Otla House Embodies Austerity & Simplicity in Equal Measures

Otla House

Ascetic in its approach, We Design Studio focuses on building deceptively simple solutions that are seamless in experience and expression. The sustainable 'Otla' or verandah that extends along the periphery of this home inspires and defines it. The house's principal sections face a central open-to-sky courtyard on one side and the 'Otla' on the other. This home, designed as a very porous construction that allows natural elements to permeate freely, fosters both introspection and social connection.

 

Is there a story behind how the space came to be? During the design process, what kind of discussions did you have with the client?

 

Otla House

Looking down into central courtyard from first floor

 

When they initially approached us, the clients pointed out that they grew up in ancient colonial mansions in Delhi. As a result, homes with central courtyards and verandahs reminded them of their childhood and made them want to return to their roots. The resulting house is a post-modern spin on colonial architecture. They were also concerned that the new house be completely Vastu compliant. The main focus was on how one moves through the house and how each space links to others. 

 

Let's walk through the home from the entrance to the rooms, so we can get a sense of how the house looks

 

The 'Otla', a semi-covered zone that encircles the dwelling and runs along its full periphery, defines and inspires the Otla house. The term refers to a powerful cultural and climatic solar passive property. A huge open-to-sky center courtyard serves as an 'aangan' and has become the home's most used location. The courtyard is shaded by motorised wooden louvers that adjust to the weather. 

 

Bangalore has warm weather all year, thus semi-covered places are just as necessary as covered ones. The north-eastern verandah is where one enters the house. To the west, a wooden log designates the main door and isolates the breakfast room from the entrance verandah.

 

The main door is 8 feet wide and 10 feet tall, leading to an entrance lobby with a view of the central courtyard, which is covered by motorised wooden louvers that respond to weather changes and protect the residence from rain. The public facilities on the ground floor include the living, dining, guest room, kitchen, study, entertainment, and lounge, while the family bedrooms are on the first story. 

 

The two floors are connected by a folded concrete stairway. Light is the protagonist here. Every space is washed in natural light with the help of ten-foot-tall end-to-end windows.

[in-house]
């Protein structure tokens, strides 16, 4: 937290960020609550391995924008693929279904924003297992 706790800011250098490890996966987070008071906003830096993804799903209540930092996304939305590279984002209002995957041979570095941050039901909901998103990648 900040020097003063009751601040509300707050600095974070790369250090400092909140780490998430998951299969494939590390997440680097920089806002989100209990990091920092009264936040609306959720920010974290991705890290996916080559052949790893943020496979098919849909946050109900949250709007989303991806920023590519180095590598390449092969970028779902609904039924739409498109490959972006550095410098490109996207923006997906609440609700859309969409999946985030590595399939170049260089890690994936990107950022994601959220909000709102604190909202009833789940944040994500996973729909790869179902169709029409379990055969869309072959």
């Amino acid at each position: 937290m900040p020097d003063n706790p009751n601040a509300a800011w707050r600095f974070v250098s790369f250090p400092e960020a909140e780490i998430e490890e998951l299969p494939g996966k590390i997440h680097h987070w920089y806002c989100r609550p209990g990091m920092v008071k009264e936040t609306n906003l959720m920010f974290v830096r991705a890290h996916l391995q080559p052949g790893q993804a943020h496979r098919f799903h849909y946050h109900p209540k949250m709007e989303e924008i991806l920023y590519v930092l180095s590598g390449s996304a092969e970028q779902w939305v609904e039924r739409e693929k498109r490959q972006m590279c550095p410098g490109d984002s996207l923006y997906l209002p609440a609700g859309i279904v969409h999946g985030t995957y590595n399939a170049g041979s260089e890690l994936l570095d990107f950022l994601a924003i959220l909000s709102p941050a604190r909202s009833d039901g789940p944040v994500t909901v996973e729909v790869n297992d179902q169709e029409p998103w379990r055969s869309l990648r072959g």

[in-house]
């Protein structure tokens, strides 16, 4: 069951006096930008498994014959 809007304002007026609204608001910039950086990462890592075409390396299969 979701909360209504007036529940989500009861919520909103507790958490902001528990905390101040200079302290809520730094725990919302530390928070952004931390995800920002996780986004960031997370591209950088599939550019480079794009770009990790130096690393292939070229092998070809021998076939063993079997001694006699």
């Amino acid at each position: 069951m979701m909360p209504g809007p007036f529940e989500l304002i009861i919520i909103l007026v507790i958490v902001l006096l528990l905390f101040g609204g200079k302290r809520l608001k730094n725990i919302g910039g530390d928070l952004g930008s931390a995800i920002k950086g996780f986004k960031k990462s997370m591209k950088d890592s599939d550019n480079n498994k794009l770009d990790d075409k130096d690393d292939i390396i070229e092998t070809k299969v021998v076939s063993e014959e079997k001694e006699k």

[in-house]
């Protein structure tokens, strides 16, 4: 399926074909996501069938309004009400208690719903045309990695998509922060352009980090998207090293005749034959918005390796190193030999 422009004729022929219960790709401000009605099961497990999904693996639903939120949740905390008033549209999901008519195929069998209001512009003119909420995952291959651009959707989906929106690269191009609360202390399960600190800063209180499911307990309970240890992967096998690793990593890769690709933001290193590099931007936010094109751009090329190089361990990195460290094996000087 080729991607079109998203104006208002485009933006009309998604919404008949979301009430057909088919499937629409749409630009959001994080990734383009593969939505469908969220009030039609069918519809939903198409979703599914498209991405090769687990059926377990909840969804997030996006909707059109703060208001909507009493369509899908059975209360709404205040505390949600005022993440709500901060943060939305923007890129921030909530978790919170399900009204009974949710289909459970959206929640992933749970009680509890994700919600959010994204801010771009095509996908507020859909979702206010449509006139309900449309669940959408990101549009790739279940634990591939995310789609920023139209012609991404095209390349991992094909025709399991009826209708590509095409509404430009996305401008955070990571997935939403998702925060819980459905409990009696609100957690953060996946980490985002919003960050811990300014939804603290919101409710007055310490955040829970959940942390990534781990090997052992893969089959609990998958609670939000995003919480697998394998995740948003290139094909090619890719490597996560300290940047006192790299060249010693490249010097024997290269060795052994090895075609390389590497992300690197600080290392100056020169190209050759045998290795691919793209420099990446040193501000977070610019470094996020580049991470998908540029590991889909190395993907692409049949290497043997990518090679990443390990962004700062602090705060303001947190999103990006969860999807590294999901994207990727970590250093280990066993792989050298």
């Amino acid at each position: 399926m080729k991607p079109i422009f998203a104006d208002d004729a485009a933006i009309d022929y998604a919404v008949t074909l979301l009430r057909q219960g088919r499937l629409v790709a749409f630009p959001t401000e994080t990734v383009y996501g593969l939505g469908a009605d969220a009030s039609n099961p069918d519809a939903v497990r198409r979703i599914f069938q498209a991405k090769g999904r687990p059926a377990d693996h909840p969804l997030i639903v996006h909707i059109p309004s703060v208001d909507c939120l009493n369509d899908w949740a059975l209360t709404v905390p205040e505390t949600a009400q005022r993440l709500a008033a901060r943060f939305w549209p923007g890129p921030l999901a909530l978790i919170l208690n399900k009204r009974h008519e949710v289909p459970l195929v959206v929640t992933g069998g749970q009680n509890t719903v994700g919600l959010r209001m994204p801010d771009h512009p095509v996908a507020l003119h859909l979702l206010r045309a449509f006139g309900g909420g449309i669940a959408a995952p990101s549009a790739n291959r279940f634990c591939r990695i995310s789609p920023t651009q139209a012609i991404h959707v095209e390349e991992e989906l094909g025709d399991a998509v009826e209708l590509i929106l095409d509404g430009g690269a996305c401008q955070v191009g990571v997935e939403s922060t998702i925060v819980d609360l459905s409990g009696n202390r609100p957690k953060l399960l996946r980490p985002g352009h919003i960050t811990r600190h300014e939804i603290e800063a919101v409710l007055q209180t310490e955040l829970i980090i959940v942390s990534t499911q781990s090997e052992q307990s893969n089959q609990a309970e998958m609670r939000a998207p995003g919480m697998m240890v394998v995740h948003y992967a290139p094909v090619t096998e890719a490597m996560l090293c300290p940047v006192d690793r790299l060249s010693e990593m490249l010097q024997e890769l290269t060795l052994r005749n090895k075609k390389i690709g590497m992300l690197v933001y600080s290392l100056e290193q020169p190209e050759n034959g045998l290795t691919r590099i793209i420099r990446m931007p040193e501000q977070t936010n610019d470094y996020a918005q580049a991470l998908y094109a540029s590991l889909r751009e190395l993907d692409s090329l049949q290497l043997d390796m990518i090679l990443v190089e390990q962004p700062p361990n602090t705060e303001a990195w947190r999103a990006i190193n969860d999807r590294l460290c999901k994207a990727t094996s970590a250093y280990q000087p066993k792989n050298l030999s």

Otla House

Living room; light and furniture 

 

Otla House

Living room; armchairs and centre table

 

Otla House

Meditation room; locally bought furniture; rug

 

How did you choose the colours and materials for the project? How did you balance your choice and why?

 

Otla House

Study; furniture 

 

Otla House

Master bedroom; veneered ceiling; bed and side tables 

 

The house was built of brick and concrete and finished with cut-polish concrete. It’s a popular finish in the southern parts of India and Sri Lanka. The interior material palette consists of white, grey, brown, and black hues. The home's floor is covered in cement terrazzo tile. The verandahs are completed with graphite black tile. Burma teak is used to finish all of the doors and windows. Colour is introduced through paintings, accessories, area rugs, and tapestries. 

 

 
What is the philosophy behind your design? Is there any particular aspect of this space that showcases your signature style?

 

We have a lifelong fascination with austerity and simplicity, and we believe that there is an innate sensuality in a building with restraint, order, and control. We seek to create an organic product that’s appropriate for its purpose and surroundings and is defined by the rightness of what is and the richness with which it is experienced.  

 

The house embodies our basic idea of planning and building in harmony with context, climate, and culture. The use of a limited material palette guarantees cohesion and seamlessness across all spaces. It’s a balance between the two. One material motif runs throughout the house, while particular design concepts stand out.

 

How does the home incorporate sustainable/green features?

 

The verandah and courtyard serve as excellent solar passive elements, shielding the main spaces from the sun and rain. Solar heaters have been installed on the roof to ensure energy efficiency. Rainwater pits in every area of the property ensure that water is used and reused efficiently for flushing and landscaping. 

 

Otla House

Glimpse of central courtyard from main door made in recycled Burma teak

 

Specifications:

 

Project Name: Abrupt colour blends crack the whip in this elegant home
Architecture Firm: We Design Studio
Project Location: Bangalore
Lead Architects: Nupur Shah & Saahil Parikh
Photographer credits: Studio Kunal Bhatia

Views : 285